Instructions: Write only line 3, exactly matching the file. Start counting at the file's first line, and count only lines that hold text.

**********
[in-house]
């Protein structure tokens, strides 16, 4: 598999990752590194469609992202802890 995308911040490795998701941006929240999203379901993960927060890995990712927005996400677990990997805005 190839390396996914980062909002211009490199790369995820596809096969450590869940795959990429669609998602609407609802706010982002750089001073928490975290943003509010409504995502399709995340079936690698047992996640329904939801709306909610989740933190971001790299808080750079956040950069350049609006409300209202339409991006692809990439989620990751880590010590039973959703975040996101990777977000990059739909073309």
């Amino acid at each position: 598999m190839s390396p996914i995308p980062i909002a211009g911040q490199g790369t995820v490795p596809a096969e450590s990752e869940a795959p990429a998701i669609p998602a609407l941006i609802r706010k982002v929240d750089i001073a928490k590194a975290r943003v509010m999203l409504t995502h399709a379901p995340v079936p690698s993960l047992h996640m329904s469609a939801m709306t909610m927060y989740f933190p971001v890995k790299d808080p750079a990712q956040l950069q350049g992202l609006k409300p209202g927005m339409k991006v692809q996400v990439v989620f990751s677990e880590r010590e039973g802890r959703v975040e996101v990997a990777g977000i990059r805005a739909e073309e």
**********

């Amino acid at each position: 598999m190839s390396p996914i995308p980062i909002a211009g911040q490199g790369t995820v490795p596809a096969e450590s990752e869940a795959p990429a998701i669609p998602a609407l941006i609802r706010k982002v929240d750089i001073a928490k590194a975290r943003v509010m999203l409504t995502h399709a379901p995340v079936p690698s993960l047992h996640m329904s469609a939801m709306t909610m927060y989740f933190p971001v890995k790299d808080p750079a990712q956040l950069q350049g992202l609006k409300p209202g927005m339409k991006v692809q996400v990439v989620f990751s677990e880590r010590e039973g802890r959703v975040e996101v990997a990777g977000i990059r805005a739909e073309e």